Taiwan announced Tuesday that President Ma Ying-jeou would hold face-to-face talks with Chinese President Xi Jiangping on Saturday — the first meeting between Taiwanese and Chinese leaders since 1949.
Ma's spokesman said the meeting would take place in Singapore and that no agreements would be signed. But he did say the two presidents would "solidify Taiwan-mainland relations and keep the status quo across the Taiwan Strait."
Chinese officials later confirmed the meeting.
In Washington, White House spokesman John Earnest told reporters, "The fundamental interest of the United States is in a stable and peaceful cross-strait relationship. And the United States remains committed to our one-China policy."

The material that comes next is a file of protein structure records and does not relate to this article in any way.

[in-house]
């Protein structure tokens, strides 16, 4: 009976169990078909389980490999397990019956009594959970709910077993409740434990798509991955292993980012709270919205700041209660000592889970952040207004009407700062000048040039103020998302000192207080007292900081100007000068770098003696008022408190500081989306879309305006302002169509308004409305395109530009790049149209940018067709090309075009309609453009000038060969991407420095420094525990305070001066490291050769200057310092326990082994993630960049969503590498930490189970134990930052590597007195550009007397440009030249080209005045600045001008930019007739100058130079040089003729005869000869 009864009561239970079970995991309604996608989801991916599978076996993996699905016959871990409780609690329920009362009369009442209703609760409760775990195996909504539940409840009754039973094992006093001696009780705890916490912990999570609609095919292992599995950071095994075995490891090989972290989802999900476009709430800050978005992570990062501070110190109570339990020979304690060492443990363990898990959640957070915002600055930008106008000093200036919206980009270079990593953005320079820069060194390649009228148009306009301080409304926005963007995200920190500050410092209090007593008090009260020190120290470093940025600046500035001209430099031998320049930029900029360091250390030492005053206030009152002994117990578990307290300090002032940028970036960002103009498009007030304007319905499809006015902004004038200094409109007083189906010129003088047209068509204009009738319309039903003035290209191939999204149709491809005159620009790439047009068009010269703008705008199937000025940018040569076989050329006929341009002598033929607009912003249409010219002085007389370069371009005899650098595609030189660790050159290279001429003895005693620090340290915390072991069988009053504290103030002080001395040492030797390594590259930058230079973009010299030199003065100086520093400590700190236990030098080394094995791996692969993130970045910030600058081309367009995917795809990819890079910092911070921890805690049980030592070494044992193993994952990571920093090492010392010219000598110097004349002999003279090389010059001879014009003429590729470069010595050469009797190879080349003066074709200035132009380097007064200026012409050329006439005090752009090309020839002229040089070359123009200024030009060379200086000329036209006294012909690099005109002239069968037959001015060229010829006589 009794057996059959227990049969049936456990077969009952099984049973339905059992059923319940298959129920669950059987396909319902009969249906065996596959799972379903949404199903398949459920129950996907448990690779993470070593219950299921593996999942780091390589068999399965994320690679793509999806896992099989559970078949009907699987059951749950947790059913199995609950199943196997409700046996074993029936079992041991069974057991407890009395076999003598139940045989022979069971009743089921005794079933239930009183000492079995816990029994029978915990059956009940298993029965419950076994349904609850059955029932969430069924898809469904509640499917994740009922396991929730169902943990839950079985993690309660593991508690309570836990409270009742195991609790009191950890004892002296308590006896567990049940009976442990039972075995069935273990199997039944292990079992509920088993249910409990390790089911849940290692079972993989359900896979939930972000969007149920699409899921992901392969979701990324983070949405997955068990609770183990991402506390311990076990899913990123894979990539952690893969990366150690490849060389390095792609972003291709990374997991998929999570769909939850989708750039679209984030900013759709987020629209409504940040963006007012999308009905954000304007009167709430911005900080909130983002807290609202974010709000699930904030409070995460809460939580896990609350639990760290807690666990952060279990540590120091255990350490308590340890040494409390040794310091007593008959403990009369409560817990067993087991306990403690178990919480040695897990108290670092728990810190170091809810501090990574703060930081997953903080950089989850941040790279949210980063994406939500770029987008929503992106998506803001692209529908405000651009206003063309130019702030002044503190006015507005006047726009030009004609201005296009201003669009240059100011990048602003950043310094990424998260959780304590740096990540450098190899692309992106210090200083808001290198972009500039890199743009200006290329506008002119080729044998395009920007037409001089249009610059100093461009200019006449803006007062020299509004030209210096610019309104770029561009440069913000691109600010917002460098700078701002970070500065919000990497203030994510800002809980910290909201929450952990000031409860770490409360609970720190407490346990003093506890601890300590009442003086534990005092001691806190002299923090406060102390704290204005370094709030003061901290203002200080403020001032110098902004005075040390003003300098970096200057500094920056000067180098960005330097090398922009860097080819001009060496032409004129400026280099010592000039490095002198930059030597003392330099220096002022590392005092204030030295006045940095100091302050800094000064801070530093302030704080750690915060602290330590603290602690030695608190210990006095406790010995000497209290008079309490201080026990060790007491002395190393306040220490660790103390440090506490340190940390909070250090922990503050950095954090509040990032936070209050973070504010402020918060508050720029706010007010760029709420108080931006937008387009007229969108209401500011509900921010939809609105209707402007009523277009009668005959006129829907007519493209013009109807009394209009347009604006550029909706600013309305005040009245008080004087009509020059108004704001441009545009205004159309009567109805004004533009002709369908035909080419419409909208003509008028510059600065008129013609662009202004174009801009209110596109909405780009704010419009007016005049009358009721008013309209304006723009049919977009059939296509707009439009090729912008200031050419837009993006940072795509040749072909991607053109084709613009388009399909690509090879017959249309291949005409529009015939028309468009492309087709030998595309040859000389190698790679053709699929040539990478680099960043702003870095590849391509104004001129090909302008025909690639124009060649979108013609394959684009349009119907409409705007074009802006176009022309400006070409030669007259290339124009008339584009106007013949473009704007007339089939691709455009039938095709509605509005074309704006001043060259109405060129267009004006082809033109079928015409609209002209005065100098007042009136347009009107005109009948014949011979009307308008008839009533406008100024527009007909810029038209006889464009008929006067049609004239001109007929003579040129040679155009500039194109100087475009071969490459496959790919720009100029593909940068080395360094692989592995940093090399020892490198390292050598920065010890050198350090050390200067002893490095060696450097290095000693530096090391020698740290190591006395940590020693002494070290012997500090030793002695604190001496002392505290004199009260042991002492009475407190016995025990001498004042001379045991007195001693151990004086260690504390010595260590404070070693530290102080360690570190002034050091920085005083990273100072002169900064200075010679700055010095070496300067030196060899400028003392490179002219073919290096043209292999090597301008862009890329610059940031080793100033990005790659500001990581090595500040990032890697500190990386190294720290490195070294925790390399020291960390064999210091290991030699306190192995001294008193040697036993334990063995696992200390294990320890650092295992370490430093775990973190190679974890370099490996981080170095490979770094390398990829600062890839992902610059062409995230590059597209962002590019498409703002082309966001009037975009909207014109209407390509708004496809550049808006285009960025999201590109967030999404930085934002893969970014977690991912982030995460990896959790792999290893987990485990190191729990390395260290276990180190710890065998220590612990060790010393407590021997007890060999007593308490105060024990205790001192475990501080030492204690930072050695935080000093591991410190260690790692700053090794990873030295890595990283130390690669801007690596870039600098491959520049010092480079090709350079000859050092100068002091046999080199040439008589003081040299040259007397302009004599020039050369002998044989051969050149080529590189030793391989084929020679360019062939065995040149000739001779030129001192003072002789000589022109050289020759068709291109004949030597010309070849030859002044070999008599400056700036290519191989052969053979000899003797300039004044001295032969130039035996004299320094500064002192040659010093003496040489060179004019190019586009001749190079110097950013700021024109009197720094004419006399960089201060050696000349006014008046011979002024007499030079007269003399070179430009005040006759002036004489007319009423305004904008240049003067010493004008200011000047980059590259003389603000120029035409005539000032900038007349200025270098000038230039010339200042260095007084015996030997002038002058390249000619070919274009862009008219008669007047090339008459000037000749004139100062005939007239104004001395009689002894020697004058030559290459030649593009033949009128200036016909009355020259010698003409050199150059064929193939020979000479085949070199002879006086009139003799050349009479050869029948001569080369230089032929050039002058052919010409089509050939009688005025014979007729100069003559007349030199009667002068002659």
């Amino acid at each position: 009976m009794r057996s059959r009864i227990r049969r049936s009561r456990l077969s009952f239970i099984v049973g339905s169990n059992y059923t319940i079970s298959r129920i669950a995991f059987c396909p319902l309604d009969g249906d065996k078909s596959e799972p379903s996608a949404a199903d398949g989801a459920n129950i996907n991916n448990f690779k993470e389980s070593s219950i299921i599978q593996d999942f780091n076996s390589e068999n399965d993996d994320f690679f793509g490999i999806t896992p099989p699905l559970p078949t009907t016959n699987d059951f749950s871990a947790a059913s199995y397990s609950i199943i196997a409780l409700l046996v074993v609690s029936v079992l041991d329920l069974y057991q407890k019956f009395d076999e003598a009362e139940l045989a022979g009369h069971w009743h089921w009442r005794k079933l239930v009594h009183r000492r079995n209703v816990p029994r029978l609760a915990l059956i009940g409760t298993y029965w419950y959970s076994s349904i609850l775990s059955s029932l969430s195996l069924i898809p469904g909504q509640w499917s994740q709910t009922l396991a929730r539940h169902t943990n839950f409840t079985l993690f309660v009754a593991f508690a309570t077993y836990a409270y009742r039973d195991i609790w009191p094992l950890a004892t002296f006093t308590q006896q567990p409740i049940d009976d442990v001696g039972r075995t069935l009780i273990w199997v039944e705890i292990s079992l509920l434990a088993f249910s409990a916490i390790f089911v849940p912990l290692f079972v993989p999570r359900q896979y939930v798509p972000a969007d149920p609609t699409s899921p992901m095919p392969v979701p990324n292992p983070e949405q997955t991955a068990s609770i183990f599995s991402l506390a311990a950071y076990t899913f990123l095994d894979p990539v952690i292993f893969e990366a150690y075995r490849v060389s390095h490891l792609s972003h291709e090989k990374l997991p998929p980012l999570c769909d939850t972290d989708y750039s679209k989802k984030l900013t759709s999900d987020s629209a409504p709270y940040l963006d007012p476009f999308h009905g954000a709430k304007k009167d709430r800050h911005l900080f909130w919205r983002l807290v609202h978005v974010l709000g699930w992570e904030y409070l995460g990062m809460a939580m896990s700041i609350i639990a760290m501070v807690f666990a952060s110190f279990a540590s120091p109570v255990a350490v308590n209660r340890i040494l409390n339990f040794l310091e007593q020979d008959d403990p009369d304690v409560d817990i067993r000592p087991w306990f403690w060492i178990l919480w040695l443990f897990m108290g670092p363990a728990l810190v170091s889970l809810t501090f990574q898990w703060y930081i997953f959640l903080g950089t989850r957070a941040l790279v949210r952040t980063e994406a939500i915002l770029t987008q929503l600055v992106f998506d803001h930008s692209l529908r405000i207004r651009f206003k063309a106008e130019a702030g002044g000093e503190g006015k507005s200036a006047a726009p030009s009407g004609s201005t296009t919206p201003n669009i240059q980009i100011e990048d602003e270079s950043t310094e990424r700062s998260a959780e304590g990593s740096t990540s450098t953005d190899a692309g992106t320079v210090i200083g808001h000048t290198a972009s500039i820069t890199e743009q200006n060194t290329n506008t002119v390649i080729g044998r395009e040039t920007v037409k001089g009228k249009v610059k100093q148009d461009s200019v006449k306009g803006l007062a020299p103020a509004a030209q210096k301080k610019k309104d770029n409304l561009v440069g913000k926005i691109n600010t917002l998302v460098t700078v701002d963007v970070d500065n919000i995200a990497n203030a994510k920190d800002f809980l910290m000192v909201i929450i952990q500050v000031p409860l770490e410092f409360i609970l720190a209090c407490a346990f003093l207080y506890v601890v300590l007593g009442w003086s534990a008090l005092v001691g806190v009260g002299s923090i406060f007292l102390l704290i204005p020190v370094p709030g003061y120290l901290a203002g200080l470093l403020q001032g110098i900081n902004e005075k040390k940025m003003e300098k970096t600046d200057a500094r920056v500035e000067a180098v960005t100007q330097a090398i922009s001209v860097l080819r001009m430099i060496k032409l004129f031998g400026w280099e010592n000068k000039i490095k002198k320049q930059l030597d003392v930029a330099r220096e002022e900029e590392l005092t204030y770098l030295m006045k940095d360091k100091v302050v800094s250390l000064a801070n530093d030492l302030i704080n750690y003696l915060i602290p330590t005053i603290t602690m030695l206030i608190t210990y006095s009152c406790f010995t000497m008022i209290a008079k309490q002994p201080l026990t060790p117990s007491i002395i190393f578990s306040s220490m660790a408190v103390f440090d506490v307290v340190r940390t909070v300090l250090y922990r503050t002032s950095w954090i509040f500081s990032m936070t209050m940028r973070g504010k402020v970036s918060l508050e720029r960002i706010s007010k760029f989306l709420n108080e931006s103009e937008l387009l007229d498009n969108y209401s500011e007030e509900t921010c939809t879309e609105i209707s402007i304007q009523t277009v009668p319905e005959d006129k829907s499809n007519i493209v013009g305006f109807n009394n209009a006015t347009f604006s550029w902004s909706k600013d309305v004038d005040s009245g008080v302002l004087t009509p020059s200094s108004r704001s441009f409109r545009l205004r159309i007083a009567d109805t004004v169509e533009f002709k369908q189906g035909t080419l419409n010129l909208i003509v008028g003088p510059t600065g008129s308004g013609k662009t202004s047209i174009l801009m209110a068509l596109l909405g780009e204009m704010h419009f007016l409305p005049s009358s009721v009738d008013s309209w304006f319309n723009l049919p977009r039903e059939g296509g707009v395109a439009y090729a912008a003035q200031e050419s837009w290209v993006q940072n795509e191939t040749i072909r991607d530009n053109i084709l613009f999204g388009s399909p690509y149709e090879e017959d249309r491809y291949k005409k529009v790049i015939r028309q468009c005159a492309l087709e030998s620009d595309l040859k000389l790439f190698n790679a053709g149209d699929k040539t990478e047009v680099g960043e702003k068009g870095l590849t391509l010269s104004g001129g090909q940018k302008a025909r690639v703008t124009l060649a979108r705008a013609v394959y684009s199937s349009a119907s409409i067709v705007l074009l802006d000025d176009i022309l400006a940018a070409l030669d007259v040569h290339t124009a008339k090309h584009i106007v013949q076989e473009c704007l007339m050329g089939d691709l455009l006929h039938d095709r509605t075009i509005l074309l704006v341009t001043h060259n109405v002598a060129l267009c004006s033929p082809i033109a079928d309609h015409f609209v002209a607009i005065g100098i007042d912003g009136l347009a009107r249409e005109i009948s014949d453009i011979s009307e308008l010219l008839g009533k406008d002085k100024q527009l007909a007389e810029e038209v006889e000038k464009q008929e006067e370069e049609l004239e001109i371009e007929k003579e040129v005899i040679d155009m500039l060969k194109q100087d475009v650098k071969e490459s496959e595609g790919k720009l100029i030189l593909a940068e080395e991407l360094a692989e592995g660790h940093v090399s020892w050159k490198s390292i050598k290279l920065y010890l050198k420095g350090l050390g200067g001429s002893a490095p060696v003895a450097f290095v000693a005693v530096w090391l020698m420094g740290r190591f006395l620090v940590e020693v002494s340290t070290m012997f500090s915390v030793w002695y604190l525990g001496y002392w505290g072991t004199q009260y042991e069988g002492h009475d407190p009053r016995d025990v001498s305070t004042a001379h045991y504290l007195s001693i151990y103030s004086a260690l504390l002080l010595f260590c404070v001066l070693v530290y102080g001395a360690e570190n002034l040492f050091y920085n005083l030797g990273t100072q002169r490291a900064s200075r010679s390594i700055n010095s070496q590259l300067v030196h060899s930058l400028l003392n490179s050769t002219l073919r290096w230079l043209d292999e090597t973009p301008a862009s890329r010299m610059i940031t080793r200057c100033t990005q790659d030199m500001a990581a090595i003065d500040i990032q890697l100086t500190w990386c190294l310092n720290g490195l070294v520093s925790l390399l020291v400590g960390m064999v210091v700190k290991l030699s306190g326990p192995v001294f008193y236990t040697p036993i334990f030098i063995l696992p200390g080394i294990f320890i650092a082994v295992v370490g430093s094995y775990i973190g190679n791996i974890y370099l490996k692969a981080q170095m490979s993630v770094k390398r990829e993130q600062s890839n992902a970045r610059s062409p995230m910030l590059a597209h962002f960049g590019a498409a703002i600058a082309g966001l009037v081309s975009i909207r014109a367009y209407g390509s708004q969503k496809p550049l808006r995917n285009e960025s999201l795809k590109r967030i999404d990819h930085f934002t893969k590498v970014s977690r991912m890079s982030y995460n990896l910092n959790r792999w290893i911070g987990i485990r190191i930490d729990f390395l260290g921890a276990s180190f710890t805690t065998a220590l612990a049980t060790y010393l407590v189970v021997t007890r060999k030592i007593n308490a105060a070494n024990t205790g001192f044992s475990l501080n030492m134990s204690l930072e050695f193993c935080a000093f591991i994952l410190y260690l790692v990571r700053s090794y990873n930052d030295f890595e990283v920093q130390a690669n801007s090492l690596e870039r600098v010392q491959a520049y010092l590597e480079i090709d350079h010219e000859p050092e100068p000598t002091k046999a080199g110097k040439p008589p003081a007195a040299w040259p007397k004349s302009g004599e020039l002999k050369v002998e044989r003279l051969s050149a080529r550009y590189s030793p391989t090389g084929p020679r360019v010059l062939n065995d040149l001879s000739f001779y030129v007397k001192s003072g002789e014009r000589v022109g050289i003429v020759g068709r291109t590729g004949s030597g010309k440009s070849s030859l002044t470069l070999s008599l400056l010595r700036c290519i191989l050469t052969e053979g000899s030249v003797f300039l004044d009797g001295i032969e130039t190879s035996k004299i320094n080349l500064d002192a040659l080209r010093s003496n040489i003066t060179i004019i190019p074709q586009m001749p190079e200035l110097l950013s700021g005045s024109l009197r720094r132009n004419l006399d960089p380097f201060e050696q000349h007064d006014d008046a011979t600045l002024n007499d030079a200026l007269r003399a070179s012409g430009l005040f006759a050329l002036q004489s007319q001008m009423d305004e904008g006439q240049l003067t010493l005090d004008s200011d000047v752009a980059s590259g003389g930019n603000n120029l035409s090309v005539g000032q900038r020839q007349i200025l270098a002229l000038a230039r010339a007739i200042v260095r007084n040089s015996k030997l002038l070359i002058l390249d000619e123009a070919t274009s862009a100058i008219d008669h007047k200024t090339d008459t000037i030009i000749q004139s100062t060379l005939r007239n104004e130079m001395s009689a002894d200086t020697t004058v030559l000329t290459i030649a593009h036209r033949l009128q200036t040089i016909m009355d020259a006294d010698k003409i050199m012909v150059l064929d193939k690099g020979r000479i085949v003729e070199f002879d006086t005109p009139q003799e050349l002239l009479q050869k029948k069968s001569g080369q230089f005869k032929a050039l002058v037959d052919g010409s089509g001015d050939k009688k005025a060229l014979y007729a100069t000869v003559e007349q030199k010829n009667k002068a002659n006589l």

That policy recognizes a single Chinese government based in Beijing. But the U.S. is obligated by law to come to the aid of Taiwan if mainland China uses force to keep the island from formally declaring independence.
Chinese nationalists led by Chiang Kai-shek fled to Taiwan in 1949 after they were defeated by Mao Zedong's communists.
The two governments have held low-level talks and have signed several trade deals since 2008, but mainland China always has vowed to retake Taiwan by force if it declares independence.